Electrodome is stripped back, framing the vocals with just a drum beat, minimal electronics and guitar. The verses feel intensely venomous, abruptly stopping short of hooky, ascending territory, allowing the chorus to shine. They have perfected the balance between the two. “It’s getting closer, mass hysteria”. Lyric, “I can see the future and I choose to ignore it” is repeated like a mantra before moving onto track seven, aptly named; [I see the future]. An electronic spoken word interlude, complete with ominous, echoing drums and synths.
Echo Chamber begins with an ambient commotion of whispered voices and is in the vein of a slow ballad. Emotive, memorable and straight to the heart. They clearly have an extreme talent which starkly reminds me of the lack of my own whilst I’m trying to hit those high notes in my car. Luckily Sudden Life/Sudden Death is up next which switches it back down to a lower octave, allowing me to sing along at levels that aren’t only heard by dogs.
Just like the songs title, this song brings sudden life and then a sudden death with a sharp clean cut to silence at the end of the track.
Pythia with a swaggering bassline and I can feel those big bulbous vibrations throughout my whole body. The stomp is behemoth. The part in the middle where it is stripped back to just atmospheric synths and vocals is amazing. The notes that Reibelt has chosen are interesting and engaging and I feel like there is a push and pull between good and evil. Danger is imminent but the beauty of that voice has me mesmerised. And then OOF! Davidson drops in like a fucking 10 tonne sledge and smashes me directly in the face.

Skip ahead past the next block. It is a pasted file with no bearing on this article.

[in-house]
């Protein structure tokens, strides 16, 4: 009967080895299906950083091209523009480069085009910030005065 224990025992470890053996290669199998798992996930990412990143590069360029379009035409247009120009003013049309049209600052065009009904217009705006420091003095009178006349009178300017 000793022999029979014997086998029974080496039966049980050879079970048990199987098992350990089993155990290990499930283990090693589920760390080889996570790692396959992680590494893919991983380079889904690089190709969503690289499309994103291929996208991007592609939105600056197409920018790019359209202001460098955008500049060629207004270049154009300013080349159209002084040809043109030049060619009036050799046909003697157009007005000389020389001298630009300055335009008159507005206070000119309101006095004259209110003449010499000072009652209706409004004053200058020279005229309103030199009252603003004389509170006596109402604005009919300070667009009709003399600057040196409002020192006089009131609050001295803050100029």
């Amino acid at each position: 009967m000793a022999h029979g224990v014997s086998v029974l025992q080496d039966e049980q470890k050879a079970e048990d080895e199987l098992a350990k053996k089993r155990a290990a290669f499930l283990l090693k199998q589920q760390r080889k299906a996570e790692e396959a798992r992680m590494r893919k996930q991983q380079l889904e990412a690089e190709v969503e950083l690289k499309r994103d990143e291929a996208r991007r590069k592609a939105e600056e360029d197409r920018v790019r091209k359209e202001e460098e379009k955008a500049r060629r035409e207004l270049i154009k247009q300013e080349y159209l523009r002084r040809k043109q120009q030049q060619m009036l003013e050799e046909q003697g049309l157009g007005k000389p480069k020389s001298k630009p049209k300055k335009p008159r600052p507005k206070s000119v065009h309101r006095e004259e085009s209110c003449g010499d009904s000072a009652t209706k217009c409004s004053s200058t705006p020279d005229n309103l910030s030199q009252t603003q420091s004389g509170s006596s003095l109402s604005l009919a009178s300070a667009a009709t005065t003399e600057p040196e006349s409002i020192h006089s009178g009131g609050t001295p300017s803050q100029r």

Frozen over is perfect example of how Deadlights are elevated above many of their peers in similar genres. It is so emotive and full and angrily beautiful. My heart feels like it is filled simultaneously with nihilistic dread and awe of the beauty in this World that is exemplified in music. Deadlights are highly skilled musicians, there is absolutely no question as to how talented these guys are.
As fantastic as ‘Mesma’ is, this album feels like they’ve pushed themselves a little further with their creativity and like themselves the music has matured. It’s an age-old sales pitch; If you loved the first album you are going to love this one! – but in this case it is entirely true! Deadlights are deft hands at playing with opposing dynamics to create tension, drama and depth and it fuses itself to your core. I can’t wait to catch them on the Vagabond Tour when they support Polaris in the coming months.
You can buy tickets HERE
THU JUN 10 | WOOL EXCHANGE, GEELONG VIC
FRI JUN 11 | THE YORK, MT EVELYN VIC
SAT JUN 12 | PIER LIVE, FRANKSTON VIC
SUN JUN 13 | COMMERCIAL HOTEL, SOUTH MORANG
WED JUN 16 | EDGE HILL TAVERN, CAIRNS QLD
THU JUN 17 | MAGNUMS, AIRLIE BEACH QLD
FRI JUN 18 | HARVEY ROAD TAVERN, GLADSTONE QLD
SAT JUN 19 | ELEVEN DIVE BAR, SUNSHINE COAST QLD
SUN JUN 20 | COOLANGATTA HOTEL, GOLD COAST QLD
WED JUN 23 | THE BASEMENT, CANBERRA ACT
THU JUN 24 | PANTHERS, PENRITH NSW
FRI JUN 25 | CAMBRIDGE HOTEL, NEWCASTLE NSW
SAT JUN 26 | UNI BAR, WOLLONGONG NSW
With thanks to Good Intent